▪ The Blue Devils have three upcoming home meets Friday, Jan. 27; Friday, Feb. 3; and Friday, Feb. 10
For the last four years, Carlie and Chloe Beatty have been all in as they lead, flip, cheer on and support their 18-member Blue Devil gymnastics team at UW-Stout.
Off the mat and apparatuses, the twin sisters are fully behind another tight-knit team, their 18 Alaskan huskies, whether working with them at the family kennel near Lakeville, Minn., mushing through the snow on training runs in northern Minnesota or competing in sled dog races — someday maybe even the famous Iditarod in Alaska.
As seniors — Chloe now as student manager because of an injury — they are preparing for a lifetime of being around animals. The next step in their lives will come in December when they graduate in applied science with a biology concentration then continue their education with the goal of becoming veterinarians.
Applied science is part of UW-Stout’s prehealth sciences pathway, which prepares graduates for a variety of health-related fields, such as medicine, veterinary medicine, dentistry, optometry, chiropractic and more.
“Going to a college like UW-Stout that supports our interests has been really helpful with what we want to do, and love, with our future,” said Carlie, who is competing on balance beam and in floor exercise this season.
Family members have just assumed for years that they would go into the veterinary field because of their lifelong love for animals, which included training their two cocker spaniels to pull a sled.
With more free time this winter as manager, Chloe plans to run a sled dog team in the 40-mile Klondike Dog Derby on Saturday, Feb. 4, on Lake Minnetonka at Excelsior, Minn.
“It’s really eye-opening to me the trust you have with your dogs. It’s also like gymnastics: You have to trust your coaches and trust each other, be there for each other. It’s super cool to be part of,” Chloe said.
They have competed in seven races apiece so far in their mushing careers, each taking a second place in the 40-mile event at the John Beargrease Sled Dog Marathon in Duluth, Minn. Chloe expects to be a handler this year at that Sunday, Jan. 29, race for another musher, Rita Wehseler, their mentor and from whom they bought their first team of dogs while in sixth grade.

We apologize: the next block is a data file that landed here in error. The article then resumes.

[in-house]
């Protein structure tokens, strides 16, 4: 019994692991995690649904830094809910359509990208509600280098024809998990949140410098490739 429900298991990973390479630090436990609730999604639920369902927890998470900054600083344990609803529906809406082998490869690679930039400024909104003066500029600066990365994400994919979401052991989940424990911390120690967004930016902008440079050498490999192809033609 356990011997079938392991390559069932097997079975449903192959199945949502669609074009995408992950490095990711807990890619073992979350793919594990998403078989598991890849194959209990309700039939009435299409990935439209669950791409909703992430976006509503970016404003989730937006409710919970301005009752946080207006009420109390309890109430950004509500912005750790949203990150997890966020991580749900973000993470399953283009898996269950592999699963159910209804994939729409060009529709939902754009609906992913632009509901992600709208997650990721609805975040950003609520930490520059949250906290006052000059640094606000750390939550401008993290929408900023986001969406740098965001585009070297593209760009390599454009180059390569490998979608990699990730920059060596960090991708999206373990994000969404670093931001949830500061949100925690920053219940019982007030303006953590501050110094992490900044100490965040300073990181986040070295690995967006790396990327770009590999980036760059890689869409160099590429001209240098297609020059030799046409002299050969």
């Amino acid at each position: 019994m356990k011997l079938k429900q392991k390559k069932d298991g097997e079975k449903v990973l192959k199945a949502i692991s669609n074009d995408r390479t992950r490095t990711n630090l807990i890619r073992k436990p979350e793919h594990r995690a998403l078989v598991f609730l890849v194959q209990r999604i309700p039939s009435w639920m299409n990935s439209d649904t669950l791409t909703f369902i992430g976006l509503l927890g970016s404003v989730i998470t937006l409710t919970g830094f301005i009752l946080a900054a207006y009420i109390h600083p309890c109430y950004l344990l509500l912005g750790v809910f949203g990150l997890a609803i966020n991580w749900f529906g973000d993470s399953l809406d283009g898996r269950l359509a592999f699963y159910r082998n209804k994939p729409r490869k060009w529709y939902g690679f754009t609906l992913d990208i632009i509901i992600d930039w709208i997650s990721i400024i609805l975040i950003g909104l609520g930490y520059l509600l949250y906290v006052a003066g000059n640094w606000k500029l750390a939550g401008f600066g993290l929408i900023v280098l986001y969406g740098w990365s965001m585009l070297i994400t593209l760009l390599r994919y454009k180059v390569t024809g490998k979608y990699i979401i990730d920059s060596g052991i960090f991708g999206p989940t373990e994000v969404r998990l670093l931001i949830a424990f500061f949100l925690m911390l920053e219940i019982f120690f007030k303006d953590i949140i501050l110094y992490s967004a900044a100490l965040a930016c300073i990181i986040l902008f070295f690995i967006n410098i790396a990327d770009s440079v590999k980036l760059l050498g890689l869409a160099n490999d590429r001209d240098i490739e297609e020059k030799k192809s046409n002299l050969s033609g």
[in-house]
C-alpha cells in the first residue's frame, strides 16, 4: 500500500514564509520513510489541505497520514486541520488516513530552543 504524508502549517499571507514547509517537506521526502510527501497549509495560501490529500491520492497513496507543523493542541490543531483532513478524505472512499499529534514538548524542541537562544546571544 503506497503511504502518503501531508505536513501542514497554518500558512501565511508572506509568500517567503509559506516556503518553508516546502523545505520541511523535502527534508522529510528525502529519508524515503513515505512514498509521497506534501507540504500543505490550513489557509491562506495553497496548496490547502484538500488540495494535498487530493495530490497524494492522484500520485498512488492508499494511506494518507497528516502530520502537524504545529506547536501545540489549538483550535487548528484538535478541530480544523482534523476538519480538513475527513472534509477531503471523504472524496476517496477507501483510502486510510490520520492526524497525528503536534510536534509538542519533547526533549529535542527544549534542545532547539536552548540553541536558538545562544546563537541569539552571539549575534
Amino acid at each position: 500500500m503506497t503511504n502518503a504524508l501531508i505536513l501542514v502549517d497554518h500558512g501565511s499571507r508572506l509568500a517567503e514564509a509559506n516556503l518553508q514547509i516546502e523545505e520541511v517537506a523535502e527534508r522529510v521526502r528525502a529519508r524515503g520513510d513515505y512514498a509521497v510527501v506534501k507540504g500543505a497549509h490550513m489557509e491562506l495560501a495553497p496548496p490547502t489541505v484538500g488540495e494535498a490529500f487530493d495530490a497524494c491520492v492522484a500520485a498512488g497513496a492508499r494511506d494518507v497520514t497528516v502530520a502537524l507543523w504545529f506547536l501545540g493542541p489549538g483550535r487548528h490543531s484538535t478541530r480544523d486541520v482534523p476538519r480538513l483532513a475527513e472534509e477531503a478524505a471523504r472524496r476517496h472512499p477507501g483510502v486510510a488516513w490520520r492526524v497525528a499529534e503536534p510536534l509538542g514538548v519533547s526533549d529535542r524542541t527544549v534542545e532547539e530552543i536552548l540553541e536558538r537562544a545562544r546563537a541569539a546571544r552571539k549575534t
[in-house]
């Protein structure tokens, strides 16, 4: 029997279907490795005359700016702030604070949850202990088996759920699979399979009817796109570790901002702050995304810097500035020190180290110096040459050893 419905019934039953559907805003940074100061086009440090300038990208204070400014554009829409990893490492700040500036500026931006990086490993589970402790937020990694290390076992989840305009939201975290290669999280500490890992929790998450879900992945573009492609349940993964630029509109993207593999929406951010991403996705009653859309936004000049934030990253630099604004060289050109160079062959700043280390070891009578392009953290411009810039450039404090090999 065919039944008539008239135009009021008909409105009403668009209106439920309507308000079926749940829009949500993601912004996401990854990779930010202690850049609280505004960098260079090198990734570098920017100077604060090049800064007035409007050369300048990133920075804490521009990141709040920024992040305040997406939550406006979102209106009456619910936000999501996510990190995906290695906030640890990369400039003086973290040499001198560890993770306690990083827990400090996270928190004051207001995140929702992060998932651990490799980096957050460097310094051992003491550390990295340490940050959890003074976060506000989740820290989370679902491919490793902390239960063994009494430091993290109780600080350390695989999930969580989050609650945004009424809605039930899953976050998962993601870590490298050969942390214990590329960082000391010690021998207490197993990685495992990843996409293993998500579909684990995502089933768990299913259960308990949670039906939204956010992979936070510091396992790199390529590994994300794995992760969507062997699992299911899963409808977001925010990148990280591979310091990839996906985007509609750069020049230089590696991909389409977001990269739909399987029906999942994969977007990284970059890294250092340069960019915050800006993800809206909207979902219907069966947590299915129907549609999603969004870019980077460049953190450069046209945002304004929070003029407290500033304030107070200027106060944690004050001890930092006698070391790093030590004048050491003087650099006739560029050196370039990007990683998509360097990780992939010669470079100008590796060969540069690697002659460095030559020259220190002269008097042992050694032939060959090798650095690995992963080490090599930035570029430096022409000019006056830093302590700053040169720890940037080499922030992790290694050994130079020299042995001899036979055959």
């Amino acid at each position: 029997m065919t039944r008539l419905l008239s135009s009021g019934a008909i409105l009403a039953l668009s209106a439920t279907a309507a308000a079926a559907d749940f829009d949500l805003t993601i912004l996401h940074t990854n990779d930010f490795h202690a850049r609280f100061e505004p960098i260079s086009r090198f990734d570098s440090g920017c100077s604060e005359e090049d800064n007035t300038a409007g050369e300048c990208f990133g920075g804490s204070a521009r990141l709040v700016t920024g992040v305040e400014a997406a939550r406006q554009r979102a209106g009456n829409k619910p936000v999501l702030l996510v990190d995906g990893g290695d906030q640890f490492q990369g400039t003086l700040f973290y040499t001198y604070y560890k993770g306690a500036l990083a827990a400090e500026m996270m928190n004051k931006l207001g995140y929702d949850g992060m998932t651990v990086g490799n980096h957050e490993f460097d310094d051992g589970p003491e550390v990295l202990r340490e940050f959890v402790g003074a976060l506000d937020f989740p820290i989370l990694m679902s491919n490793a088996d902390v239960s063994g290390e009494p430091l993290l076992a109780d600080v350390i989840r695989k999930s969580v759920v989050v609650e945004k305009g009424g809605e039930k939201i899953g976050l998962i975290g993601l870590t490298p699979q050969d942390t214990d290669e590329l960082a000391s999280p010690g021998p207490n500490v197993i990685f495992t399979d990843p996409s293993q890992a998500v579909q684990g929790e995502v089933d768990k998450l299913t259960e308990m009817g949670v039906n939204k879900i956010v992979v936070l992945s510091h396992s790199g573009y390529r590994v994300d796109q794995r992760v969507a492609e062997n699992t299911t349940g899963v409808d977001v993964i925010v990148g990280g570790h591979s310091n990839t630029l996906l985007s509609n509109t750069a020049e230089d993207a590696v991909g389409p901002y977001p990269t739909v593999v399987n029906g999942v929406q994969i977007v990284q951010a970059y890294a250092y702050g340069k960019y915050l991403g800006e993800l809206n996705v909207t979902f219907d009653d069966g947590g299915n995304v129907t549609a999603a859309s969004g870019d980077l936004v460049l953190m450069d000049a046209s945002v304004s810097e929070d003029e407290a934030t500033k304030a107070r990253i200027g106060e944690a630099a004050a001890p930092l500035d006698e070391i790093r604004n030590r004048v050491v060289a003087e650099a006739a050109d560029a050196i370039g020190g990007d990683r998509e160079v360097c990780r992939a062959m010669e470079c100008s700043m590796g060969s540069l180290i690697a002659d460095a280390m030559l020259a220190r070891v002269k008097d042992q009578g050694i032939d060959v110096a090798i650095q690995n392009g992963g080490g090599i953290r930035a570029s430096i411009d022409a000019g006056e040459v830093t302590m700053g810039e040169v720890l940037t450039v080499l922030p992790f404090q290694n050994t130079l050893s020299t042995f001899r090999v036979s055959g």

“The coolest thing about mushing is that there are no age groups, and men and women race against each other. Everyone is in it together, and the mushing community is just there to support each other and help each other on the trail,” Carlie said. “In some races we’ve been the youngest competitors by 30 years.”
“It is an amazing sport to watch and participate in. It’s an amazing feeling being out on the trail with your dogs,” Chloe said. “There’s a lot of trust between the dogs and the musher. You learn everything about them.”
Labs, experiences support veterinarian plans
The sisters’ involvement with sled dogs has helped inspire them to become veterinarians and helped prepare them. Vet checks for dog health are standard prior to and at checkpoints during the races, and the sisters already are used to giving their puppies vaccine shots.
Their applied learning experiences at UW-Stout also have helped. “Growing up pretty much outside, the hands-on education has been a plus,” Chloe said.
“I love the medical program. We’ve had so many lab opportunities. The polytechnic aspect is super cool and has helped us learn so much. The professors have been great, being really personable and supportive. You can go into so many areas with this degree,” she added.
Chloe was an assistant in the Cadaver Lab last semester in Jarvis Hall, and both of them took the Cadaver Dissection course taught by Dr. Alex Hall, staff physician and senior lecturer in the biology department.